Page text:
Playful Visualizations at Work, Working Visualizations at Play

Posts tagged ‘Human vs. Machine’

To each his (or her) own.

In this post, I would like to bring up something that I know Liz, Meaghan, and I have talked about in person, but have yet to discuss in LuAn (you know, the “cool” way to refer to our blog, Ludic Analytics).  The theme of today’s post:  Subjectivity.

Many of the visualizations that we create are based on a series of rules; regulations that each person as a visualization creator must invent before approaching the source to collect data.  In life, I tend to be a rule follower. I’m good at standing in lines, maybe not so good at coloring inside the lines, but overall I like structure.  The problem, however, is the fact that when one is creating the rules it’s a) easier to both follow and (occasionally) break said self-created rules and b) one person’s rules will be different from another’s.

I’ll give an example to help elucidate the point.  Liz and I both have worked on network graphing the dialog in the novels that we are studying (I believe she will post some interesting graphics on her work soon).  The other day, she mentioned the problem of judging what is, and what is not, dialog in a novel.

With certain genres, such as plays, this is less of a problem.  That’s why, I believe, many network graphs of literature are often done on theatrical works, especially Shakespeare (like Moretti’s work on Hamlet).  However, with novels, there are different types of dialog, and sometimes it is not as easy to grasp the flow of conversation.

I know that when I approached this problem, I resorted to making a list of rules.  I needed some structure to validate what I was doing.  I think, in a way, I wanted to make it more “scientific.”  Here are a few examples from my recent dialog network project:

1) It counts as dialog even if the protagonist talks to himself, as long as the comment is made “outloud” (in La tumba, this type of dialog is marked by a “-“, so it’s easier to see compared to some other novels)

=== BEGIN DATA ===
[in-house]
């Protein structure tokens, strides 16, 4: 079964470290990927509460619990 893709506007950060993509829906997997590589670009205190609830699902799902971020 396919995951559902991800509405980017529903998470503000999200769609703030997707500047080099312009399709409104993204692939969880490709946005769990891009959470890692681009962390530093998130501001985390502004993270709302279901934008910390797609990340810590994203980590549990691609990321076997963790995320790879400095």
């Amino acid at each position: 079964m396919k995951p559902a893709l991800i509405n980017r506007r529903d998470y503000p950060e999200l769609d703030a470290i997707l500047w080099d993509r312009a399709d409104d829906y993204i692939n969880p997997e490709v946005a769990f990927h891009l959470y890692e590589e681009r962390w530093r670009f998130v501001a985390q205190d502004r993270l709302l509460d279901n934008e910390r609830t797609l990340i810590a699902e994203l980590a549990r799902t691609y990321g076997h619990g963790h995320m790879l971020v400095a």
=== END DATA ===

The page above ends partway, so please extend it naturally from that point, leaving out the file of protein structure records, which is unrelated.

2) If however, the comment is not “outloud” it does not count

3) Implied dialog does not count (if there is mention of two characters talking, but the reader doesn’t know what was said)

4) If the speaker is talking to more than one person, each listener will be listed

5) The first person who speaks is the speaker, and the other is the listener (meaning that directionally, the arrow representing the edge between the nodes will travel from speaker to listener, even if both actively participate in the conversation).

The list goes on.  Despite the fact that I created the list, I still found myself in the midst of grey areas.  To attempt to find more black/white territory and avoid the penumbra, I would make another rule.

This might be an extreme example; I got a bit carried away with the rule making.  Yet, anyone who has approached a text for this type of data classifying knows that it can be challenging to decipher different aspects of a text or in this case (to continue with the example) every instance of dialog.

In fact, almost all of the work done for this visualization was by hand (excepting, of course, the actual visualization); which, incidentally brings up the other issue of human vs. machine readings.  Could I have saved myself the work of manually mining the data?  Perhaps.  I’m sure some sort of program could be written to do the reading for me.  But, would the computer “know” who is talking?  Can the computer understand the context enough to fill in the character’s name if it were not mentioned?  Yes, but only if I “taught” the computer to do that, and even then, it might not always be right.  Also, while I may teach students daily, my methods for teaching a computer (i.e. programming) are not at the level where I could teach it to recognize specific characters.

In my case, it was easier to go through the book myself.  The result?  It was not as exciting as I had hoped, but I don’t know what I expected.  After all, in a first person narrative, most of the dialog does indeed revolve around the protagonist, with very few instances (just one in this case) of outside conversations.  However, the only slightly surprising factor was how many conversations there are.  Twenty-two nodes!  I know the novel is known for its use of dialog, but I had not realized how many different people are a part of these conversations with the protagonist.

Dialog Network for La Tumba

As for the subjectivity aspect of this post, it would be interesting to see someone else’s dialog network visualization of the same work (and based on his or her set of rules).  Would this somehow change the appearance of the graph?  I assume it would, considering even the presentation aspect was up to me.  I picked the color, yellow (seemed like a good choice at the time) and then changed the layout to better see the edges, so it was more aesthetically pleasing (at least to my eyes).

The more and more that I work with visualizations, the more I realize how much they are an extension of me: from my methodology in collecting the data, to my interpretation of the data, and finally to my presentation of it.  However much I strive to make a logical and objective product, I can never seem to separate it from being a form of (personal) expression.  Yet, I continually ask myself, is that a bad thing?  I think/hope not.

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